So, when Matthew described Jesus’ return from Egypt as “Out of Egypt I called my son“, his readers would see the connection with Hosea 11:1, the link being the idea of “God’s son”. It is a remez, a hint. By stating Jesus’ return as a fulfillment of Hosea’s prophecy, Matthew is reinforcing Jesus’ role as God’s real flesh-and-blood first-born son.
Another form of remez would be going a little deeper and using the technique we have already heard about, allegory. We have seen these techniques when we looked at Origen and Augustine and how they derived their allegorical methods from the teachings of Plato. So is all allegory bad? There’s a real danger of throwing out the baby with the bath water, as there is good allegory and bad allegory. In a nutshell, good allegory has been put there by God to give us a deeper truth and a bad allegory is the product of a human mind that either rejects the literal reading of the text and/or feels that they have a “special revelation” to interpret the text in a certain way.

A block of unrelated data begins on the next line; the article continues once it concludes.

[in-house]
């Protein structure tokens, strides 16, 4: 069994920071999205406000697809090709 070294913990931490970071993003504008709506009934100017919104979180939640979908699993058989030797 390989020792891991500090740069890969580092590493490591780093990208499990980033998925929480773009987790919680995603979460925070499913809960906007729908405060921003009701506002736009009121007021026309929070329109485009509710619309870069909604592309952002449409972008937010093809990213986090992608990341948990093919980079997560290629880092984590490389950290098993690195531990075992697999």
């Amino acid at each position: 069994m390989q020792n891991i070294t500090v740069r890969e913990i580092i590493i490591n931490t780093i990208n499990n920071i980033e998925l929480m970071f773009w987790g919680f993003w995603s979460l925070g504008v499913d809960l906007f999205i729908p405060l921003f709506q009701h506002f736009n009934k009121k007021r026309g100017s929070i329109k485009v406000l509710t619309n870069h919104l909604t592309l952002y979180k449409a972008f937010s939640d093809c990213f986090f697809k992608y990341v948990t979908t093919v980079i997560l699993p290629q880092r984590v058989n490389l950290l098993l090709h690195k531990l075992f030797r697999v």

Here is a good allegory. Jesus being referred to as the Lamb of God, or referring to himself as the good shepherd. These can be backed up by Old Testament Scriptures, from Isaiah and Ezekiel and connections can be made.
“He was oppressed and afflicted, yet he did not open his mouth; he was led like a lamb to the slaughter, and as a sheep before her shearers is silent, so he did not open his mouth.” (Isaiah 53:7)
“‘My servant David will be king over them, and they will all have one shepherd. They will follow my laws and be careful to keep my decrees.'” (Ezekiel 37:24)
Then there is bad allegory … and we stumble into a minefield. Of course, this is just my opinion and I will now state categorically that I’m a p’shat man. I believe that, in common with Jesus and the First Century Jewish Christians, the Bible is to be understood, in the first instance, in its literal sense, as p’shat. For those who disagree, the only refuge is allegory. Either you believe in the clear narrative of certain Bible passages, or you don’t believe them and spiritualise them as allegory. But there are consequences. I will now briefly rush through just three scenarios.